Detroit Athletic Club leaves Fieger out in cold

Laura Berman
The Detroit News

Geoffrey Fieger, the famously combative lawyer, fully expected the Detroit Athletic Club to accept his application for membership when he submitted it last December. "It never occurred to me," he says, that he wouldn't be welcomed.

But Fieger, whose celebrity stems in part from his willingness to challenge authority and the status quo, didn't pass muster with the elite, century-old downtown Detroit club. On Thursday, he said, he learned that he would not be allowed to join.

"I'm not really a club person," Fieger said. He was surprised when he learned of the club's elaborate vetting procedure, which includes securing an official sponsor and six letters of recommendation from members.

Yes, gone are the days when being a woman, African-American, Jew, or a member of any racial, ethnic or religious group could be grounds for rejection at the club.Social status lines have worn so thin at the century-old club that "getting in" is presumed to be a fairly automatic process for anyone with connections at the club.

All of this makes Fieger's predicament a puzzle, especially to him.

"I am a family person," says Fieger, who is married and has young sons. "I have been a Michigan gubernatorial candidate. I am an upstanding citizen."

But over the years, Fieger has insulted and defied a legion of upstanding citizens, from former governor John Engler to Supreme Court Justice Robert Young. If he has friends, he also has enemies. The club's bylaws allow one board member's objection to rule.

After his name was posted online and in the club as one of 26 prospective new resident members, Fieger's DAC friends say, the club's board of directors received several letters opposing his membership. He says he heard "there were at least 20 letters" opposing him.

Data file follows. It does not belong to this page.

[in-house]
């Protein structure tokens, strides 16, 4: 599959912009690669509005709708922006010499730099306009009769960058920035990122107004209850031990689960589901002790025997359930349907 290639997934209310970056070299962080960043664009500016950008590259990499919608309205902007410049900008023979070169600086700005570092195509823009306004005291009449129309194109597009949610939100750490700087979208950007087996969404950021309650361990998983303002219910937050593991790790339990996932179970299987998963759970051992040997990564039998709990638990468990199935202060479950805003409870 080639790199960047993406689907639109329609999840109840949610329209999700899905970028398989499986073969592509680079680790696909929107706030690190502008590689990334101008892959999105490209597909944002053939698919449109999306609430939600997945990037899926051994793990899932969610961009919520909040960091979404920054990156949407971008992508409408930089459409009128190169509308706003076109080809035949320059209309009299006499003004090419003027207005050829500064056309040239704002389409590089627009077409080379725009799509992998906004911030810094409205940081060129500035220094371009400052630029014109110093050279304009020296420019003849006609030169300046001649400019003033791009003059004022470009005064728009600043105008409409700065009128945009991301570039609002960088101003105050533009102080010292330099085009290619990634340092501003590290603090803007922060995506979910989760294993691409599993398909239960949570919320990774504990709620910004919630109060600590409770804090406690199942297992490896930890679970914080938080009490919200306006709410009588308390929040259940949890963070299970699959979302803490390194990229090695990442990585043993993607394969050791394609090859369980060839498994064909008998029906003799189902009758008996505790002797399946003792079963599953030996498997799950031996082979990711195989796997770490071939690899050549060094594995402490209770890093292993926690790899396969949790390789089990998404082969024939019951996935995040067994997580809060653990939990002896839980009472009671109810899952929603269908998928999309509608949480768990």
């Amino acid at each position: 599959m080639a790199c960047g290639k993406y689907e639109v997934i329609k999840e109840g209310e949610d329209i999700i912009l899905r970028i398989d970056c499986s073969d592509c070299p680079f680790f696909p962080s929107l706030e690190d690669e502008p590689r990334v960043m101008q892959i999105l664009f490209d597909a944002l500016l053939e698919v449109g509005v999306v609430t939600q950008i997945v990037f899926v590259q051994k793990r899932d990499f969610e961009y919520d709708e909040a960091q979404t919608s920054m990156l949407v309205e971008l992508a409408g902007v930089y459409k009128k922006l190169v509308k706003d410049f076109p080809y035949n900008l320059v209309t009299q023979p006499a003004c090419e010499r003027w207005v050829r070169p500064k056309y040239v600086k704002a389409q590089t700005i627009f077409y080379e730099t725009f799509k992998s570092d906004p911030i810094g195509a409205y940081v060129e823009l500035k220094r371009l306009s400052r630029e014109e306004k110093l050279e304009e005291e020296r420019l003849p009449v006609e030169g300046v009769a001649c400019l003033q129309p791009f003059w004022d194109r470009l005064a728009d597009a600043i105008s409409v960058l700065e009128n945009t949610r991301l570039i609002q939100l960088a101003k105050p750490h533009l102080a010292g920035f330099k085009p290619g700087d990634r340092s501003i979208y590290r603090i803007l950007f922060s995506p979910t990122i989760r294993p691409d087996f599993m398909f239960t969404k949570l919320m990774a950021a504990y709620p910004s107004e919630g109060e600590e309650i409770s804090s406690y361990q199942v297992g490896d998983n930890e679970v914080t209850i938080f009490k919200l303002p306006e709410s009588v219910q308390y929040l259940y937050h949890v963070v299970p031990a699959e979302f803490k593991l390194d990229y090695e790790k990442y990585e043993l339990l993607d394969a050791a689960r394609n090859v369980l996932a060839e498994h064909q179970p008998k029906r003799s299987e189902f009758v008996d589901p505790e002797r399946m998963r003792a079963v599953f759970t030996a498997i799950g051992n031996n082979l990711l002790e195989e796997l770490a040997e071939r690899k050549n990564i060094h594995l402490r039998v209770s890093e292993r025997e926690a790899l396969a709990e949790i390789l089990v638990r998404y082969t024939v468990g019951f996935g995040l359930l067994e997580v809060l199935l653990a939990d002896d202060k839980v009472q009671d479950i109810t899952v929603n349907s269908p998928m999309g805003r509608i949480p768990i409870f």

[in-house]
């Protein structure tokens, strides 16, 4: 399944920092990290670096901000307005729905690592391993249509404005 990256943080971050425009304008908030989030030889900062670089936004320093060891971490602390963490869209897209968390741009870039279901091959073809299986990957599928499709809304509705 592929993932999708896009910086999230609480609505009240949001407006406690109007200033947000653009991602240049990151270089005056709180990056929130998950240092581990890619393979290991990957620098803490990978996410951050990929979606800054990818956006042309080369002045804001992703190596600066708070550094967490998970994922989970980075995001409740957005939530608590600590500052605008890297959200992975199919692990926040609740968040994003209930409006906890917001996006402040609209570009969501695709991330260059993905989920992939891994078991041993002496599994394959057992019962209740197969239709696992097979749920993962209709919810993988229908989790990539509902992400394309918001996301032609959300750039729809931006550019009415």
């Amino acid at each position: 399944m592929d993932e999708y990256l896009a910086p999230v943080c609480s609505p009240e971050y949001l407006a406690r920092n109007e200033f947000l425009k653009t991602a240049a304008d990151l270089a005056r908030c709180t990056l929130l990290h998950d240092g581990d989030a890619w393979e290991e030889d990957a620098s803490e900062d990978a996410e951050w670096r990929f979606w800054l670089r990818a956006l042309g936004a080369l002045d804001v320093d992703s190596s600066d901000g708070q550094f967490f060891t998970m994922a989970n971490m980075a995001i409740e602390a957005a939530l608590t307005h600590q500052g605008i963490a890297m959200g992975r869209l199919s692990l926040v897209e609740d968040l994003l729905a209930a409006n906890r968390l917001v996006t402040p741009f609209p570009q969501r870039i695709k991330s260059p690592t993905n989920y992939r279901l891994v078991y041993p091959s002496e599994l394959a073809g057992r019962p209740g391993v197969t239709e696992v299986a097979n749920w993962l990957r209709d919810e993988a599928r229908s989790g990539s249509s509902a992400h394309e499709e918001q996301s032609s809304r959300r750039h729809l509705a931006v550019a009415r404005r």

The club's congenial general manager, Ted Gillary, declined to comment about "club business."

Two weeks ago, one of Fieger's sponsors, Art Van Elslander, the furniture magnate, told Fieger that he'd been asked by a club official to withdraw Fieger's name and — barring that — to ask Fieger to withdraw, Fieger says. Through Diane Charles, an ArtVan spokeswoman, Van Elslander confirmed the club's decision to bar Fieger from joining.

Another sponsor, Howard Linden, says he too was asked to withdraw his support of Fieger and, like Van Elslander, declined.

"I wouldn't have signed the letter (of support) if I didn't mean it," said Linden, a probate lawyer who has known Fieger for decades. "I love the guy."

"Someone said, 'Of course there are people who don't want him in there: he's an a-hole,' " says DAC member Jules Olsman, who voluntarily wrote in support of Fieger's membership. "But there are probably 50 members who fit that description."

After being asked to withdraw, Fieger considered, briefly, abandoning his bid for membership. "But then, I went home and Keenie (his wife) had an old movie on, Gentleman's Agreement." That's the one where Gregory Peck pretends to be Jewish in the 1940s, and decides to walk into an exclusive club and "look them in the eye."

"So I decided that's what I would do: go down there and look them in the eye."

In retrospect, he says, the process "is a ruse. They knew they weren't going to let me in two weeks ago." Fieger cites the club's "long history of racism, sexism and anti-Semitism," and says, "nothing there has changed." (While neither African-American nor female, Fieger is half-Jewish.) In fact, the club is one of the most diverse among Metro Detroit's private clubs.

The prospective members meeting was last Friday, at lunch time. "He was quite pleasant," recalls Olsman, a lawyer and DAC member who was at last week's aspiring members event because his son is joining. "He talked to a number of the board members."

Fieger said when he asked board members at the meeting about the request that he withdraw, they "acted as if they knew nothing about it."

The club's rules don't explicitly describe how prospective members can be rejected. The bylaws require new members to be notified by letter — but don't stipulate any response to those who aren't approved. In gentlemanly practice, though, it's the sponsor who is informed — not the snubbed non-member.

Fieger wanted to join the DAC after being surprised by how much he enjoyed visiting as a guest last summer. Before then, "I subscribed to the Groucho Marx philosophy that I don't want to belong to any club that will accept me as a member."

But, the story goes, Groucho Marx was clever enough to send a mocking resignation letter with that message, after the private Friar's Club admitted him.

Laura Berman is the Detroit News Metro columnist.